Sunday, February 7, 2020
Fifth Sunday after Easter
Pastor Scott Landis
For most of us – today – February 7 – is probably best known as the Fifth Sunday after Epiphany, right? NO? Well, it’s not exactly a high holy day – but it has some import as the last Sunday in the season of Epiphany – with next Sunday being Transfiguration, and the one after that – the First Sunday in Lent. Still not a big deal in your mind?
Perhaps, for a few others, today has some other importance. They may refer to today not so much by the liturgical calendar but, instead, to something entirely different. Some folks actually call today, “Superbowl Sunday.” Maybe you have heard of this – somewhere along the way.
All kidding aside, even though I have very little interest in either team in today’s “Grand Finale” of football – I love the snacks, love the commercials, and love the half-time show, so I think I’ll watch the game.
Actually, I do LOVE football and hate to see the season coming to an end. During the season, I will watch almost any game – college or professional – just because I love the sport. I think it’s something I picked up from my Dad. He would be watching one football game on TV all the while wearing an earphone attached to a transistor radio – tuned into another game entirely. It was one of the few things we shared – a memory I shall always treasure.
Now, if you are a regular viewer of football – you know the game does not flow smoothly like basketball or soccer. Football games seem to start and stop for no apparent reason – especially to those who are new to the sport. There are pauses between each play. And then, there are interruptions for injuries, or penalties, or the regular occurring commercial breaks. But sometimes breaks are called by the quarterback or the coach for a very specific reason. Usually the moment is very tense, the play clock is about to run out of time, or there are too many players on the field, or something just doesn’t feel right – and someone calls a Time Out! All action stops, the players get a break, and we run for snacks as the television cuts to commercial. Typically, during the “time out” a very specific need is addressed. It’s focused time. A problem is solved. A sense of order is restored. And then the game resumes.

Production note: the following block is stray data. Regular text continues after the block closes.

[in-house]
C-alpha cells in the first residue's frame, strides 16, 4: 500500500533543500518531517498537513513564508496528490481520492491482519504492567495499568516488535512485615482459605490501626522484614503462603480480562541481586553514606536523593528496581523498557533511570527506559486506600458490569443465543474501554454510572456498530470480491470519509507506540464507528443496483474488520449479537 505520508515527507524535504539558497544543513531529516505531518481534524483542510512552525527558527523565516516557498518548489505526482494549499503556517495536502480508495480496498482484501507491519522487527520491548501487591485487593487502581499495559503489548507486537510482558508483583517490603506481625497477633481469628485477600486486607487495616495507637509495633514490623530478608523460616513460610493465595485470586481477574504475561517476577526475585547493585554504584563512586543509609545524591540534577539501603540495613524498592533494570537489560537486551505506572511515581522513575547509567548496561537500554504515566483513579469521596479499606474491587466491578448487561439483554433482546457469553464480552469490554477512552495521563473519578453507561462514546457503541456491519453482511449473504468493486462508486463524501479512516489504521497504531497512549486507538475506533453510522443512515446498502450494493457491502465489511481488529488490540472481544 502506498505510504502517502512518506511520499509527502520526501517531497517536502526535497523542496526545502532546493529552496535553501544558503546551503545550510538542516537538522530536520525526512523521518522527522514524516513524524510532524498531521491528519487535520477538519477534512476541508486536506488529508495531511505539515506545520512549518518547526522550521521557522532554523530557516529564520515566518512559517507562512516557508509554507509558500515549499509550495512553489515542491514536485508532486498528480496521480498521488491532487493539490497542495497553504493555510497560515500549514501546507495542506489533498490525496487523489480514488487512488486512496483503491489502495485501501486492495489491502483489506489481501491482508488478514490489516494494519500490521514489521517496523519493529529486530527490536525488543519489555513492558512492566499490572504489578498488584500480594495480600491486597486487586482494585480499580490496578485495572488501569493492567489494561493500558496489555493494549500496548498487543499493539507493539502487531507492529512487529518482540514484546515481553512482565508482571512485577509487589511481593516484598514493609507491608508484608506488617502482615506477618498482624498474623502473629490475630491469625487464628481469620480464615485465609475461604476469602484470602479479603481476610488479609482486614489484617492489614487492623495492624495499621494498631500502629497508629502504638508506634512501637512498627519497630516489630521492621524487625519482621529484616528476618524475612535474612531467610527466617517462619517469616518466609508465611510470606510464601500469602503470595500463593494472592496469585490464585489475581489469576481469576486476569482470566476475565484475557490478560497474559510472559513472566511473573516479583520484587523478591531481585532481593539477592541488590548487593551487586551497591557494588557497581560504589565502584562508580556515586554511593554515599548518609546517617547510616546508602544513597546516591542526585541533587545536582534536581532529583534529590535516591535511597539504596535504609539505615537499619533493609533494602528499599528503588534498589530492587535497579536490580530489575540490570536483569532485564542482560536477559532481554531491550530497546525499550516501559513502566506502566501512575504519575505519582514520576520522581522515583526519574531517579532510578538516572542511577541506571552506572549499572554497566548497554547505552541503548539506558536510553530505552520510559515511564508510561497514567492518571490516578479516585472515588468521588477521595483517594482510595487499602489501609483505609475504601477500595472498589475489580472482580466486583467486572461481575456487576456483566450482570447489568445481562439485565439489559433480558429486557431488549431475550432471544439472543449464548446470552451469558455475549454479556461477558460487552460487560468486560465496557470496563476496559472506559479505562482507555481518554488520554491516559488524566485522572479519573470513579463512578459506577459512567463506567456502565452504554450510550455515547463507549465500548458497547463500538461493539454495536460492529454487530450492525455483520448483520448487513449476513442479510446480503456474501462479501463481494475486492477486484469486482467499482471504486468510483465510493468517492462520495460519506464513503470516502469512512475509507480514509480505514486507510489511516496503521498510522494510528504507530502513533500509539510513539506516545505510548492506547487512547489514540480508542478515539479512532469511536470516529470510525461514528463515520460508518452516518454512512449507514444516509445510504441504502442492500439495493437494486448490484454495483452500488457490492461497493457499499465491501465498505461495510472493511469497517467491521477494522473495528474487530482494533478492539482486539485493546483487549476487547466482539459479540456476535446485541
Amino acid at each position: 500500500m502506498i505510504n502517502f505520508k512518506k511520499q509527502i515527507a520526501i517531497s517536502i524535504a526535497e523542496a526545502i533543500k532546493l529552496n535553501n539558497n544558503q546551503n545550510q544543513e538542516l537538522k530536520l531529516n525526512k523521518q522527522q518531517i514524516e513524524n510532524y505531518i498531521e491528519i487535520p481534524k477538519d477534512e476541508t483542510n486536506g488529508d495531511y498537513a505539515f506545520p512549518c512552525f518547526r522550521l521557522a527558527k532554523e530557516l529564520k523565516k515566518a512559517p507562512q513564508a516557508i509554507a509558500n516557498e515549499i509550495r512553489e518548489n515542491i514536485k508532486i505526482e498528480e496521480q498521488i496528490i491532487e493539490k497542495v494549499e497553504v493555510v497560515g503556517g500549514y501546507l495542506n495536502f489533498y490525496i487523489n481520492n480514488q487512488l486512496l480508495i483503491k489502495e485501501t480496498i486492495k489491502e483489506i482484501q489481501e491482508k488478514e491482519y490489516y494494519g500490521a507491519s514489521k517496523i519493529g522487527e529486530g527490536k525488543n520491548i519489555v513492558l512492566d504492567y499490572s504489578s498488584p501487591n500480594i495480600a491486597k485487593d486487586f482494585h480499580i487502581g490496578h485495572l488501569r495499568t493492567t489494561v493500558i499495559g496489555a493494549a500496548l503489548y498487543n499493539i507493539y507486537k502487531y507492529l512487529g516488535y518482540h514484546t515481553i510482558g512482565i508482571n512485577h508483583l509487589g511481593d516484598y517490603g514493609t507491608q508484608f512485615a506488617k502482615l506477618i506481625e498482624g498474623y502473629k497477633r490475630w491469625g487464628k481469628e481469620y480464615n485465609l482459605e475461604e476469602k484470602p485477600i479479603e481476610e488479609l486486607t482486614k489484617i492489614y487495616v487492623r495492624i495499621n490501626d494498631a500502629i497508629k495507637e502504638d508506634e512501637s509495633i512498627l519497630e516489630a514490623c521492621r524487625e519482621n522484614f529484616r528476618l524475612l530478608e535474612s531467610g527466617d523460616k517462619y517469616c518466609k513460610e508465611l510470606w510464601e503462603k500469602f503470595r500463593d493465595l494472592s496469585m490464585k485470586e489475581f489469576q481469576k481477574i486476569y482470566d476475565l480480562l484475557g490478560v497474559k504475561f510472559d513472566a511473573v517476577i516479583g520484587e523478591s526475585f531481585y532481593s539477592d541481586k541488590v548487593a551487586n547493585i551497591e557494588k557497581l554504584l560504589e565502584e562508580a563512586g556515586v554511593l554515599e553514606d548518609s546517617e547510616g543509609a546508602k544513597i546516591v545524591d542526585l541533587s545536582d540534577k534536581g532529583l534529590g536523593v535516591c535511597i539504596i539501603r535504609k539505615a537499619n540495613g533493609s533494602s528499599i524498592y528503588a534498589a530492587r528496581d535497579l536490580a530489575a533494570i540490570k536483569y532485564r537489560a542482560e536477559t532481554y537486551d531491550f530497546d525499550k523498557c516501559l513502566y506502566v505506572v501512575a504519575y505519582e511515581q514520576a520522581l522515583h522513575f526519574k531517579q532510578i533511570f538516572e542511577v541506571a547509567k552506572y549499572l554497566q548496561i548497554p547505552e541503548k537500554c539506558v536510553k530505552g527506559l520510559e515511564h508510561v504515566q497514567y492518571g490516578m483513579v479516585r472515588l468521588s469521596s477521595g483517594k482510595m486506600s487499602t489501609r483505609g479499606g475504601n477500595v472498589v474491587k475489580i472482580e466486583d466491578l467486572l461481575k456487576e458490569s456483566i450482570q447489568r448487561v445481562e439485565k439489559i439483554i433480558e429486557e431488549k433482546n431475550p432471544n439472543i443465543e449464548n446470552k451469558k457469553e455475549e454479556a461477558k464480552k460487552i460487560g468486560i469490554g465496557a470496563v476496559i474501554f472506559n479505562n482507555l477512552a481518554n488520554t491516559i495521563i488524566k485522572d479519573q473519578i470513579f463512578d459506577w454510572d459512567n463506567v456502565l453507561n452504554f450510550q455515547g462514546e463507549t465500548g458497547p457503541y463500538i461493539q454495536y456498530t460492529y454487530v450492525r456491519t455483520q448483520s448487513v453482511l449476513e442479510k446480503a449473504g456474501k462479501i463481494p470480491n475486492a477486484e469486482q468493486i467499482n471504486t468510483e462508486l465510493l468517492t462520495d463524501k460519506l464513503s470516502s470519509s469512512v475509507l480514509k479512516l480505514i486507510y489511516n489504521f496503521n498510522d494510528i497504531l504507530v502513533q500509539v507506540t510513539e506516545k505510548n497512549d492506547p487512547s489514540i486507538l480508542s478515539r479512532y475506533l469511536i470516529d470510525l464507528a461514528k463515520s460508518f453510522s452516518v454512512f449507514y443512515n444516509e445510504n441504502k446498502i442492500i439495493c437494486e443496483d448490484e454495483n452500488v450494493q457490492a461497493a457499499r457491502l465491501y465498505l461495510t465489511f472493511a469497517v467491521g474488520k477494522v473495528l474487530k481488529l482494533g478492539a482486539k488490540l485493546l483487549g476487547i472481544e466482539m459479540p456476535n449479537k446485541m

I offer the “Time Out” as a kind of metaphor that was lived by Jesus in today’s very interesting story of healing or liberation from disease. That notion may seem a little far-fetched but hang with me for a moment and see if you don’t agree.
Certainly, our setting in Mark is very different from that of thousands filling the grandstands of a football stadium – although it does say that the “whole city lined up at the door!” And rather than the Chiefs or the Buccaneers battling it out, Jesus came to the home of Simon Peter in order that he might heal his mother-in-law.
The scriptures tell us he “raised her up” using the same word as is used in Jesus’ resurrection and immediately she began to “serve” them. The word used is “diakonia” from which we get our term “Deacon.”
The role of the Deacon is to serve. This verse is sometimes criticized because the first thing she does after being healed is to wait upon – or serve – those present. I understand the criticism, but I think that misses the point. What happens through this miracle of Jesus is Simon Peter’s mother-in-law is liberated of her illness so she can fulfill her vocation. Her calling is to serve. In some sense, she is a deaconess. That’s what she lived to do. She couldn’t do that when she was gravely ill. Liberated for diakonia – she was raised, once again, to her true calling.
After witnessing this miracle and others like it, the crowd went nuts. Much like the victorious team when the final seconds of the game are over – Jesus was heralded as a hero. The MVP as it were.